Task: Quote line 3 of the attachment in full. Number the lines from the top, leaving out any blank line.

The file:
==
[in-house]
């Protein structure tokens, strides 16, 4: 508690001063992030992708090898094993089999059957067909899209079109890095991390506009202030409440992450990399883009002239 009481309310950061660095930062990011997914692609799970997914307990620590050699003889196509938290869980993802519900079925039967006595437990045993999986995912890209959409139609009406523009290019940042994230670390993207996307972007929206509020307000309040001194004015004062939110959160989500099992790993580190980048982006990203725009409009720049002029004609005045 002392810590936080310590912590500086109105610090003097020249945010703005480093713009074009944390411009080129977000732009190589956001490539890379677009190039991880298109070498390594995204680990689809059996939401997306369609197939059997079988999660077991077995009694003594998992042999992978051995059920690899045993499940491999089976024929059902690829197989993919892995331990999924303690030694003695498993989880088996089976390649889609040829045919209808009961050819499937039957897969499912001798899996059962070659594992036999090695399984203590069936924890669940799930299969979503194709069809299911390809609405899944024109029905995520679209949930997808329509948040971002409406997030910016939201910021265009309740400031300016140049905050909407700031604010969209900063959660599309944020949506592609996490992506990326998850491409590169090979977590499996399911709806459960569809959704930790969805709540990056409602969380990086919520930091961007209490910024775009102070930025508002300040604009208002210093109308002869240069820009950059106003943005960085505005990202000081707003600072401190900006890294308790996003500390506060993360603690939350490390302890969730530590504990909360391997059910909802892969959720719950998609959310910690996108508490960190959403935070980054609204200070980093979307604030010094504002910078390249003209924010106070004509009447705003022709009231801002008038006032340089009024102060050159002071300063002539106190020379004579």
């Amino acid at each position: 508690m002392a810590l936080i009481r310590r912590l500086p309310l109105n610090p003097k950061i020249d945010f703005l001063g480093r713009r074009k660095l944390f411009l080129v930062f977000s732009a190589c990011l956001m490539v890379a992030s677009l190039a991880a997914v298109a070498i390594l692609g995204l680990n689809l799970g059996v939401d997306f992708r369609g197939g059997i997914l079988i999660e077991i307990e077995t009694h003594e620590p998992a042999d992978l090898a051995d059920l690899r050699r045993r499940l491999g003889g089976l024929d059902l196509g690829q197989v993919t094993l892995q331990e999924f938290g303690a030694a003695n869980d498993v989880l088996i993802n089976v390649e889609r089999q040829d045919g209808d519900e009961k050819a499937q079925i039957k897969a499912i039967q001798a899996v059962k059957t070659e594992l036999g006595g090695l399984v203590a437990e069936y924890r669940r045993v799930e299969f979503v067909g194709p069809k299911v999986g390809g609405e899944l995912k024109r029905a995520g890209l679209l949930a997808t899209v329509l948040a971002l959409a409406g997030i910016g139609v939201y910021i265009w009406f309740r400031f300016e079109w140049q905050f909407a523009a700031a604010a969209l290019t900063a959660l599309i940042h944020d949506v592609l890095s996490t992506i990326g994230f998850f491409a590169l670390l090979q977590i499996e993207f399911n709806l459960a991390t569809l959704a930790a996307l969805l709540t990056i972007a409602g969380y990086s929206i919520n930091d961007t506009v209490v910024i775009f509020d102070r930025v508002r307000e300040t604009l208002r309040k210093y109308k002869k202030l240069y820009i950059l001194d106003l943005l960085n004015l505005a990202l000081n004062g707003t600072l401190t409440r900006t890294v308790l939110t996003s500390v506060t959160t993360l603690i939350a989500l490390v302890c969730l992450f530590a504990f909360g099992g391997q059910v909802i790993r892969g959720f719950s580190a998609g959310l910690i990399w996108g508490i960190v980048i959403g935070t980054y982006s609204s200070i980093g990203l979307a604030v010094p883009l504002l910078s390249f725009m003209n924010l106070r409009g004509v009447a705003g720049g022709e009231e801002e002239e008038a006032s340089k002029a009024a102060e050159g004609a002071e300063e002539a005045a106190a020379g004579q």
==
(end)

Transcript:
């Amino acid at each position: 508690m002392a810590l936080i009481r310590r912590l500086p309310l109105n610090p003097k950061i020249d945010f703005l001063g480093r713009r074009k660095l944390f411009l080129v930062f977000s732009a190589c990011l956001m490539v890379a992030s677009l190039a991880a997914v298109a070498i390594l692609g995204l680990n689809l799970g059996v939401d997306f992708r369609g197939g059997i997914l079988i999660e077991i307990e077995t009694h003594e620590p998992a042999d992978l090898a051995d059920l690899r050699r045993r499940l491999g003889g089976l024929d059902l196509g690829q197989v993919t094993l892995q331990e999924f938290g303690a030694a003695n869980d498993v989880l088996i993802n089976v390649e889609r089999q040829d045919g209808d519900e009961k050819a499937q079925i039957k897969a499912i039967q001798a899996v059962k059957t070659e594992l036999g006595g090695l399984v203590a437990e069936y924890r669940r045993v799930e299969f979503v067909g194709p069809k299911v999986g390809g609405e899944l995912k024109r029905a995520g890209l679209l949930a997808t899209v329509l948040a971002l959409a409406g997030i910016g139609v939201y910021i265009w009406f309740r400031f300016e079109w140049q905050f909407a523009a700031a604010a969209l290019t900063a959660l599309i940042h944020d949506v592609l890095s996490t992506i990326g994230f998850f491409a590169l670390l090979q977590i499996e993207f399911n709806l459960a991390t569809l959704a930790a996307l969805l709540t990056i972007a409602g969380y990086s929206i919520n930091d961007t506009v209490v910024i775009f509020d102070r930025v508002r307000e300040t604009l208002r309040k210093y109308k002869k202030l240069y820009i950059l001194d106003l943005l960085n004015l505005a990202l000081n004062g707003t600072l401190t409440r900006t890294v308790l939110t996003s500390v506060t959160t993360l603690i939350a989500l490390v302890c969730l992450f530590a504990f909360g099992g391997q059910v909802i790993r892969g959720f719950s580190a998609g959310l910690i990399w996108g508490i960190v980048i959403g935070t980054y982006s609204s200070i980093g990203l979307a604030v010094p883009l504002l910078s390249f725009m003209n924010l106070r409009g004509v009447a705003g720049g022709e009231e801002e002239e008038a006032s340089k002029a009024a102060e050159g004609a002071e300063e002539a005045a106190a020379g004579q």